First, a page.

Which of these FTSE 100 shares is the better bargain this November?

These FTSE 100 shares are moving in very different directions right now. So which is the best stock to buy for long-term investors like me?

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Both of these FTSE 100 shares seem to offer exceptional all-round value right now.

They both trade on a forward price-to-earnings (P/E) ratio below the index average of around 12 times. What’s more, each carries a corresponding dividend yield above the 3.8% average for Footsie shares.

So which would be the better buy for my UK shares portfolio right now?


The prospect of soaring oil prices might make Shell (LSE:SHEL) look like an attractive buy today. The World Bank has in recent days predicted that crude values could soar above $150 per barrel (to $157) if the Israel-Hamas conflict turns into a regional battle.

Production curbs by OPEC+ countries, allied with a steady drain on US stockpiles, are already threatening to propel oil prices above current levels around $90 per barrel. However, I’m not prepared to buy oil major Shell given ongoing uncertainties over long-term fossil fuel demand.

The company sources the lion’s share of its profits from its traditional upstream and downstream activities. This creates a clear danger to investors as the fight against climate change accelerates.

In fact, in the second quarter, less than 5% of Shell’s earnings came from its Renewables and Energy Solutions unit. This division incorporates its operations in green and alternative fuels (like wind, solar and hydrogen).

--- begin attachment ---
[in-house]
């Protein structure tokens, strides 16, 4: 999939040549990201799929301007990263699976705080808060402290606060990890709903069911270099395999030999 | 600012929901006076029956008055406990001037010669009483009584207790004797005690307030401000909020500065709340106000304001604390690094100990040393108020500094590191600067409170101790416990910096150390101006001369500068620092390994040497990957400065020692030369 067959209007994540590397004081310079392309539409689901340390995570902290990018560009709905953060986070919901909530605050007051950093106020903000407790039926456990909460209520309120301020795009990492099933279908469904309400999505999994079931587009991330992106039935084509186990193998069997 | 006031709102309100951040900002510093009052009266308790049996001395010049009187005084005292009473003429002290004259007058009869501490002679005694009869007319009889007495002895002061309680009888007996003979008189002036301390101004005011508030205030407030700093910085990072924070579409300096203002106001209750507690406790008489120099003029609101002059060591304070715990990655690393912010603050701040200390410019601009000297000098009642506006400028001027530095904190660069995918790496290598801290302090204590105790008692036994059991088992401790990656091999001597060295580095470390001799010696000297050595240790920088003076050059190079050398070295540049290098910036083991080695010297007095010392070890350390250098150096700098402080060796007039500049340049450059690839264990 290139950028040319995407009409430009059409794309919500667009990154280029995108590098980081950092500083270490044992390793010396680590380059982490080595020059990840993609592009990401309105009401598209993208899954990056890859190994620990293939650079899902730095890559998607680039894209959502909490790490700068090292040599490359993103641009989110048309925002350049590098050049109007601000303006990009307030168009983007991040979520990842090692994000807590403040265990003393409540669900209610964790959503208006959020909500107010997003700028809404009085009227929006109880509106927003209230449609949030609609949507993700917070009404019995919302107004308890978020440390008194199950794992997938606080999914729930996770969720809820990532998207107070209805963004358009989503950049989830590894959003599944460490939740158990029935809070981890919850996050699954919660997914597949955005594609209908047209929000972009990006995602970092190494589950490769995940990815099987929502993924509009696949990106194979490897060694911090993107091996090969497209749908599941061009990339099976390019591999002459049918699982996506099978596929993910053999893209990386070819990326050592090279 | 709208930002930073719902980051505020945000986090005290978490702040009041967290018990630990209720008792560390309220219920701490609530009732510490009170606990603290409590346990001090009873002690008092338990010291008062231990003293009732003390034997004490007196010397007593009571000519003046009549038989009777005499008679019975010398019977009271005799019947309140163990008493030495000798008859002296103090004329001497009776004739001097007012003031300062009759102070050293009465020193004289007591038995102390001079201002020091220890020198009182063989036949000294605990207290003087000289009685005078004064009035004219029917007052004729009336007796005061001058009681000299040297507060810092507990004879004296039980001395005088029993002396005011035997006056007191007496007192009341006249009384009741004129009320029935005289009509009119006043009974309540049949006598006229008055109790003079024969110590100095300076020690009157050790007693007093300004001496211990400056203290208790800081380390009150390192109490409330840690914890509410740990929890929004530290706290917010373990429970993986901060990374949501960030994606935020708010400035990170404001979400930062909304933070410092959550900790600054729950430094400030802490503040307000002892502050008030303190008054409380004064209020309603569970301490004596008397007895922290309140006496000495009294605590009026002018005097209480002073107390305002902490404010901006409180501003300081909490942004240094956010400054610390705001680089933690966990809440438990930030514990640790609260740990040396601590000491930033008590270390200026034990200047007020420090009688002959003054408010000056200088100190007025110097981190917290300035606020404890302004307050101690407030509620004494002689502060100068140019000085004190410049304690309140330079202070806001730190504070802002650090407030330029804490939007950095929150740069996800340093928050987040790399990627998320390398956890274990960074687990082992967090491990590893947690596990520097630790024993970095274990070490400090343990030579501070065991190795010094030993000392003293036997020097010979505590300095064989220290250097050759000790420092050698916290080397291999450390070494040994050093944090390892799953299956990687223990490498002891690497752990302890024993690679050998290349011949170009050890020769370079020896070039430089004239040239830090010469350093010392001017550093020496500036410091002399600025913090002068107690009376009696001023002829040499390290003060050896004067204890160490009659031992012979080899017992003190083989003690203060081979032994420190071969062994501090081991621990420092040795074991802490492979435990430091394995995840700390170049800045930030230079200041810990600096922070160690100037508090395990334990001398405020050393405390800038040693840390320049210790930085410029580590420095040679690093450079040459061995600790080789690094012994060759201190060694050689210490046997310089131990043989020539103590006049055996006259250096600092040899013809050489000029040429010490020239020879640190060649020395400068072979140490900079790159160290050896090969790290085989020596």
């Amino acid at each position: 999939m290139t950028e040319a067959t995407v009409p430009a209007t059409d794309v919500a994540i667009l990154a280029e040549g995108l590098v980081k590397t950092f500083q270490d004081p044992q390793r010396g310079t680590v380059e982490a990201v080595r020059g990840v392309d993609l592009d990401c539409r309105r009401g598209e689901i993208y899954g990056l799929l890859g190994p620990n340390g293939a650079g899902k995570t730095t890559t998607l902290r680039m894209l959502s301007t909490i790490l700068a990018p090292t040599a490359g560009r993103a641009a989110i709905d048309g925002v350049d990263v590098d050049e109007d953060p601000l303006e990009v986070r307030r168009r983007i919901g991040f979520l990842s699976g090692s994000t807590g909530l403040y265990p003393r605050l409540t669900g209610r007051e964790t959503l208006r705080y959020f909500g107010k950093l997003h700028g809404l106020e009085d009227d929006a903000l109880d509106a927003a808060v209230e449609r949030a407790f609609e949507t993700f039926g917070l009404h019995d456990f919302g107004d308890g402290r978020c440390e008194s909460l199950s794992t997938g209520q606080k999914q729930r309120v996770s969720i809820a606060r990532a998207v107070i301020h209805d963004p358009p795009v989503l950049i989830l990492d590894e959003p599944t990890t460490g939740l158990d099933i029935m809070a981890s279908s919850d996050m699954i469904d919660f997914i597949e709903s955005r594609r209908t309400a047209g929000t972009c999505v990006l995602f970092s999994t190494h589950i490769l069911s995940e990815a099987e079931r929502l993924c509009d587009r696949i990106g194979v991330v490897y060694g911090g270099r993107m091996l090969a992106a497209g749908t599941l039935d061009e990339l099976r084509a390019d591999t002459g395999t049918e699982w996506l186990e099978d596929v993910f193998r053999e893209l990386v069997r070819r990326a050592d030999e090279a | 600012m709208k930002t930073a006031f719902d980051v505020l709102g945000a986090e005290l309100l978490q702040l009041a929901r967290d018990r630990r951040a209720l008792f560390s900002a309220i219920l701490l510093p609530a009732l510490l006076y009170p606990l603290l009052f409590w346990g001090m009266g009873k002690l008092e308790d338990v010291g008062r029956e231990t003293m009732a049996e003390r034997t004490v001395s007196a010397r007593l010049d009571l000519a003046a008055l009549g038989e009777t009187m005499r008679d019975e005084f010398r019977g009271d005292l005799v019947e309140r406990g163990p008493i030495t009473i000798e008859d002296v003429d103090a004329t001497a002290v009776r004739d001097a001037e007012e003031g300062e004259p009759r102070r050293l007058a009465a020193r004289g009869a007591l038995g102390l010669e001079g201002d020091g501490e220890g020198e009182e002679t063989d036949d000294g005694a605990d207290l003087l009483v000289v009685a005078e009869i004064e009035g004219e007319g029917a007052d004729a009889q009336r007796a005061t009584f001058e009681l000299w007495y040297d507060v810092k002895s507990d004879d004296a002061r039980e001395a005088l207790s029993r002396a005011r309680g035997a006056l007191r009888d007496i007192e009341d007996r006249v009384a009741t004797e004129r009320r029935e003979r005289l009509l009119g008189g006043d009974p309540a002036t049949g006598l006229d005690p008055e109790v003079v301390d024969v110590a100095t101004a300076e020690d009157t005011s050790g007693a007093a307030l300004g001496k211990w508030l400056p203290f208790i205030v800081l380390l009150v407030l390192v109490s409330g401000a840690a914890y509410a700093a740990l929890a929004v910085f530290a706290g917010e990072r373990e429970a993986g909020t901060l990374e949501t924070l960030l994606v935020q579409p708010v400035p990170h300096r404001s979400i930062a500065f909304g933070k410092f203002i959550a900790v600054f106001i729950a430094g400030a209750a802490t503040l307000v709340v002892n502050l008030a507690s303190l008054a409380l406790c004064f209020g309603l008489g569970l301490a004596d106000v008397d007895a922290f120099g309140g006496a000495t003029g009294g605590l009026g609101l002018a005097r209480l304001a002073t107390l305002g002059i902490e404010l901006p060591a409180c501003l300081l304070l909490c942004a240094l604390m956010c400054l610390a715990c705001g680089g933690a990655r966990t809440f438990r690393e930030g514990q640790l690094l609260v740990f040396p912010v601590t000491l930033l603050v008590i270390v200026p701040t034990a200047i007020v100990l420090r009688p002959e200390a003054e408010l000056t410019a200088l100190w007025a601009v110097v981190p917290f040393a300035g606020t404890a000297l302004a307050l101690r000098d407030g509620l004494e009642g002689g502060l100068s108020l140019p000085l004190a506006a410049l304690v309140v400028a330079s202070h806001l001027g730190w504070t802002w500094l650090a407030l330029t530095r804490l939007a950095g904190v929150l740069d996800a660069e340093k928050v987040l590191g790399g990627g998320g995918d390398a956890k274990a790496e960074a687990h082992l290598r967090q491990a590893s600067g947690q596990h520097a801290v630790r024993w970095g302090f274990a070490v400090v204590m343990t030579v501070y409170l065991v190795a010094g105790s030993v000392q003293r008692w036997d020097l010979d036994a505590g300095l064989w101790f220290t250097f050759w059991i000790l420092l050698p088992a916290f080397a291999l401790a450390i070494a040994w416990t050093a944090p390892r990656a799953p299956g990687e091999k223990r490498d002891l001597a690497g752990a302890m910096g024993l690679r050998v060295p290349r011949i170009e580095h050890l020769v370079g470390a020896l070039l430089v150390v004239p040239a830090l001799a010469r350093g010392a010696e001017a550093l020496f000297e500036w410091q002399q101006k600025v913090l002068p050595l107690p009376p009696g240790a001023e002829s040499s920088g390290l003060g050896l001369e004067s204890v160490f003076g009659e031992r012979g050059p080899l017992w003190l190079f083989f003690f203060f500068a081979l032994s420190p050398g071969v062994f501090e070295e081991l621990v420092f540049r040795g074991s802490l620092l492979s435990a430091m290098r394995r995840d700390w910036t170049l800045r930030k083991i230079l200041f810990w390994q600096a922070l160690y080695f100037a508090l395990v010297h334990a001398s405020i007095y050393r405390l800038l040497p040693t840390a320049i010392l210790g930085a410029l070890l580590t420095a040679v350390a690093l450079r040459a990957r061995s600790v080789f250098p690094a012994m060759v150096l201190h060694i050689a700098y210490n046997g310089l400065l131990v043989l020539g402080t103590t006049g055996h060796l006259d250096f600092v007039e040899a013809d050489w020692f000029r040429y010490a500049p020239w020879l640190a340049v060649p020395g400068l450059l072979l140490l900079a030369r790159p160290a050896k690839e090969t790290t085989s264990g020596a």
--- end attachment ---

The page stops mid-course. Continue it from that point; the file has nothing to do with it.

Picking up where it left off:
Worryingly, Shell is moving away from clean energy too, even as demand for oil and gas is tipped to soon peak. It has reneged on a pledge to cut annual crude production through to 2030. And last week, the oilie announced the axing of 200 jobs as it scales back its hydrogen strategy.

Today, Shell shares trade on a P/E ratio of 7.8 times for 2023. They sport a 4.2% dividend yield as well, but even at current prices, I’m not tempted to invest.


Advertising giant WPP (LSE:WPP) is under much more pressure right now as companies trim spending. This is perhaps no surprise as marketing expenditure often falls sharply during economic downturns.

In fact, last week, the FTSE company slashed its full-year sales targets due to weakness in China and the technology sector. Following a weak third quarter, the agency now expects like-for-like sales to rise between 0.5% and 1% in 2023. That’s down from a previous range of 1.5-3%.

Yet I’d be far happier to buy WPP shares right now. This is because I’m confident its focus on digital advertising will create significant long-term profits opportunities and drive its share price from current levels.

Digital is the largest and fastest-growing area of the media landscape. And as social media and connected TV advertising has grown in scale, the market has become more complex, driving companies’ reliance on agencies like this.

This is likely to continue, and WPP’s growing global footprint puts it in great shape to exploit this opportunity. I think the company — which trades on a P/E ratio of 7.3 times for 2023 and carries a large 5.7% dividend yield — is a top bargain stock at current prices.

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Royston Wild has no position in any of the shares mentioned. The Motley Fool UK has no position in any of the shares mentioned. Views expressed on the companies mentioned in this article are those of the writer and therefore may differ from the official recommendations we make in our subscription services such as Share Advisor, Hidden Winners and Pro. Here at The Motley Fool we believe that considering a diverse range of insights makes us better investors.

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